Anxiety is a painful experience. The heightened feeling of stress, worry, nervousness and fear can be relentless and overwhelming. Although each child or adult has a unique experience of anxiety, there are some commonalities. For young people, school is often a source of anxiety. The beginning of a new school year or a transition, such as from home to elementary school, from elementary school to junior high school, from junior high school to senior high school or from senior high school to post-secondary school, typically are points of increased stress.
There are many natural breaks in the school year such as holidays, long weekends and semester changes. Although these breaks can be exciting for many children, any break in structure or interruption to predictability or routine can be unsettling for some and even anxiety-provoking in others. These changes require many adjustments, including meeting new teachers and classmates, and learning new expectations for routine and classroom procedures. Children may also be required to learn new modes of transportation and understand new buildings and neighborhoods.
Knowing the difference between healthy pressure and unhealthy stress is useful for parents. Healthy pressure can be the driving force that helps people get things done. It may involve being flexible, creative, motivated and focused. In contrast, unhealthy stress interferes with a person’s ability to function in their daily life. In school, this may look like increased absenteeism, disengagement or a change in school performance. At home, parents may see increased conflict with their child, avoidance or withdrawal from family, increased illness, poor sleep patterns, changes in mood and neglected hygiene. Children suffering with anxiety may show decreased interest in activities they once enjoyed.
It is helpful to know that the way to manage anxiety is not to resolve all of a person’s stressors. Anxiety is best managed when a person can balance these stressors by caring for themselves. Children look to their parents to learn how to deal with life’s stresses. Modeling calm behavior is a good start to supporting your child. Parents can be mindful themselves of maintaining a routine with regular exercise, eating healthy foods and engaging in positive activities. You can participate in activities, for example, like biking, hiking, walking, drawing, rowing, yoga, hockey, gardening, pottery, painting, climbing, swimming, music, reading, camping, cooking, socializing… the list goes on. Parents and children can do these activities independently or they can do them together.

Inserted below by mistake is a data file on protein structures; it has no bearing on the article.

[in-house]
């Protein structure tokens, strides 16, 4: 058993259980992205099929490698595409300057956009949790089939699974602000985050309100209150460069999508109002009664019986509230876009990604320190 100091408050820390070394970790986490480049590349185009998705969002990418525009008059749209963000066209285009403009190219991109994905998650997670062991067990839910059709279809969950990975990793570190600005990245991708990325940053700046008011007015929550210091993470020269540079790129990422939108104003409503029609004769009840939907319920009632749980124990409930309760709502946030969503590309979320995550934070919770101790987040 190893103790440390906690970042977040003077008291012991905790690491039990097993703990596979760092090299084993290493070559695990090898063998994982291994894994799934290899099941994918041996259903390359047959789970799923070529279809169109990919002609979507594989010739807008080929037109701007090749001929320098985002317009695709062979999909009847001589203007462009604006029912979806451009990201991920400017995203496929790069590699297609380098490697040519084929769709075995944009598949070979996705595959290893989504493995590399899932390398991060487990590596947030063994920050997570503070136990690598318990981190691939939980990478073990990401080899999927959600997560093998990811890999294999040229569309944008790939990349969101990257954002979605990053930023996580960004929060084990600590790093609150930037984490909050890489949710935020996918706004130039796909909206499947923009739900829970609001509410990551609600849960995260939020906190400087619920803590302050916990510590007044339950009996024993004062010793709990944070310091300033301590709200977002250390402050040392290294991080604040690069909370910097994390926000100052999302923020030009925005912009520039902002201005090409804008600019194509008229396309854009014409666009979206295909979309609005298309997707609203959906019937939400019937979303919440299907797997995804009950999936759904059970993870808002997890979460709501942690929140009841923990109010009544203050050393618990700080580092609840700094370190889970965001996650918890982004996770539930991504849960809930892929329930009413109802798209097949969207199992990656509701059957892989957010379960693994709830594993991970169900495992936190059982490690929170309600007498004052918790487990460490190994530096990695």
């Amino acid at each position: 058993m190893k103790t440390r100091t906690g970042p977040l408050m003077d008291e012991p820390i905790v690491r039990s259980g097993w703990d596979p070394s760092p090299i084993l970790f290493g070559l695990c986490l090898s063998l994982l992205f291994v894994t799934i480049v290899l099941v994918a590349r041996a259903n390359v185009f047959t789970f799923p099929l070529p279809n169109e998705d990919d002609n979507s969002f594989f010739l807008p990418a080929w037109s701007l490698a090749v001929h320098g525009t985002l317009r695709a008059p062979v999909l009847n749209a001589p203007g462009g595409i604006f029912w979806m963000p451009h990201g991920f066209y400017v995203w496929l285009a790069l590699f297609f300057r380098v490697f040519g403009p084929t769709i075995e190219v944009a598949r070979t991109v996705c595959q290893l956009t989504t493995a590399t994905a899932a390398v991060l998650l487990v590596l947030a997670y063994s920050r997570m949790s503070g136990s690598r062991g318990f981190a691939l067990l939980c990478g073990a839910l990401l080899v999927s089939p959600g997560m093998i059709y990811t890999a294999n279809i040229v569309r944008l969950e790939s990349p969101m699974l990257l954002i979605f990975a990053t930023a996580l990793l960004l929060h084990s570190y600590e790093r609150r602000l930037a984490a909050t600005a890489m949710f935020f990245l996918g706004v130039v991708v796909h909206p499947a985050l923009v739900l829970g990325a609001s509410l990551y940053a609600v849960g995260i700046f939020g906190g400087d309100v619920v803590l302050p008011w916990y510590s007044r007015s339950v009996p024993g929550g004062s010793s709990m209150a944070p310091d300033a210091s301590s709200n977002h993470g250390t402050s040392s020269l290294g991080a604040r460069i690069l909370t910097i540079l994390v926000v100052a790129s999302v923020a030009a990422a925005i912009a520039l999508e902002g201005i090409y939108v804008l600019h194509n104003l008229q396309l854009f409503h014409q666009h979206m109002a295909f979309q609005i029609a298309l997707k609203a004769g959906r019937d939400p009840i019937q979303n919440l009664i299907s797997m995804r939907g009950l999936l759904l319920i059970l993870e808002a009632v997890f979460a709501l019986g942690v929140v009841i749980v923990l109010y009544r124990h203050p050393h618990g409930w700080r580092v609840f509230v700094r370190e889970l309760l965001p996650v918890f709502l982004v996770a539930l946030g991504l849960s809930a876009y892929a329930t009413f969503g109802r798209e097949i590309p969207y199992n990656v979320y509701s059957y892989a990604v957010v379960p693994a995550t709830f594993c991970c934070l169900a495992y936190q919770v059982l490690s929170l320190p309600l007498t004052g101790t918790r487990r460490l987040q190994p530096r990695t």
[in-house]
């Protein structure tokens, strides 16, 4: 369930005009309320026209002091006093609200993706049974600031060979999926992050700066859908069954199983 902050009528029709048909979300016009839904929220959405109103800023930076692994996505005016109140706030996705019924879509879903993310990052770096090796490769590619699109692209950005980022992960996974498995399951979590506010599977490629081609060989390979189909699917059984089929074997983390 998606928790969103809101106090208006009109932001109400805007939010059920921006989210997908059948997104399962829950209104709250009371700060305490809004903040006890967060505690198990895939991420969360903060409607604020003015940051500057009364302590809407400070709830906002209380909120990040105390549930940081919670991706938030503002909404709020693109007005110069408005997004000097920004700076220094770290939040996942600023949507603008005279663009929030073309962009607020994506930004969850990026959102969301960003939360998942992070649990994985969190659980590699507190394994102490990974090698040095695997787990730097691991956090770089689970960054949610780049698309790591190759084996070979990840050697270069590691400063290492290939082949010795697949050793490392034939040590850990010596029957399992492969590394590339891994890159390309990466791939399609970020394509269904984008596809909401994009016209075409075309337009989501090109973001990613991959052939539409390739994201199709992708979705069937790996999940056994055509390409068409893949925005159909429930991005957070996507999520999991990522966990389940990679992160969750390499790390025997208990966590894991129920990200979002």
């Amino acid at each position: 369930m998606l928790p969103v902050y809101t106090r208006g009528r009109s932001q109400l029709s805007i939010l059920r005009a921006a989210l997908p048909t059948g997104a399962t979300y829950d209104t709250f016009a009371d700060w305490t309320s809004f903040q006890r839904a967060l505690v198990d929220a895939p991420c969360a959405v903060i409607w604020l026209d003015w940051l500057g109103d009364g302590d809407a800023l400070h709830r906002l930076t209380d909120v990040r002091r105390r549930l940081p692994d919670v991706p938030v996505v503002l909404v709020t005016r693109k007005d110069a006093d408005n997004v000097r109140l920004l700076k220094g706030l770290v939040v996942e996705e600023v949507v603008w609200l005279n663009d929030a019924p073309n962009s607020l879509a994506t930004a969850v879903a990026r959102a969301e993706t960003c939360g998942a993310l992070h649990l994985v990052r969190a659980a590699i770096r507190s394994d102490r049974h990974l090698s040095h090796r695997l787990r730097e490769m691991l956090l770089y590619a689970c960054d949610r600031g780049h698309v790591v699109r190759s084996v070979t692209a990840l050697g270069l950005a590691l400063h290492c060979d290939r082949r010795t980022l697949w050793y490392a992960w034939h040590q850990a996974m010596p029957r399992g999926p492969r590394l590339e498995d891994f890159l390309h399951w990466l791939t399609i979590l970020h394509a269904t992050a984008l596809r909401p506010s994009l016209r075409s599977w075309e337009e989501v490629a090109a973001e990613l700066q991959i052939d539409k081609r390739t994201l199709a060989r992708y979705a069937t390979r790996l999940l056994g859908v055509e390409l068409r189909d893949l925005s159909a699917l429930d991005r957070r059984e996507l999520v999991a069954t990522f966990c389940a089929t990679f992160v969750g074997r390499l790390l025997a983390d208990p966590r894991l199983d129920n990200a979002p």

When a child is fearful of a situation, a parent’s instinct can be to protect the child from discomfort or pain. However, the more something is avoided, the stronger the feeling of anxiety when approaching it again. For example, parents can help their child by supporting regular school attendance rather than allowing school avoidance. If a child describes feeling stressed or anxious, keep communication open. Parents can approach their child in a compassionate, relaxed manner where understanding their child’s perspective is their first goal. It is natural for parents to want to use their life’s experience to solve their child’s problems. From the child’s perspective, jumping to the solution can cause more stress. It is more helpful to support your child in a process of understanding and talking about their anxiety and other feelings. Through this process, the child will be supported in learning how to manage their anxiety themselves and solve their own problems.
Sometimes managing anxiety becomes overwhelming for the child and parent. It is not unusual for a family to access a family physician, teacher, school counselor or psychologist to gain understanding of anxiety if more help is needed. These sources of support can provide new ways of approaching anxiety and managing its symptoms. Anxiety can be a difficult problem but with patience and understanding, it doesn’t have to be a barrier to success and well-being.
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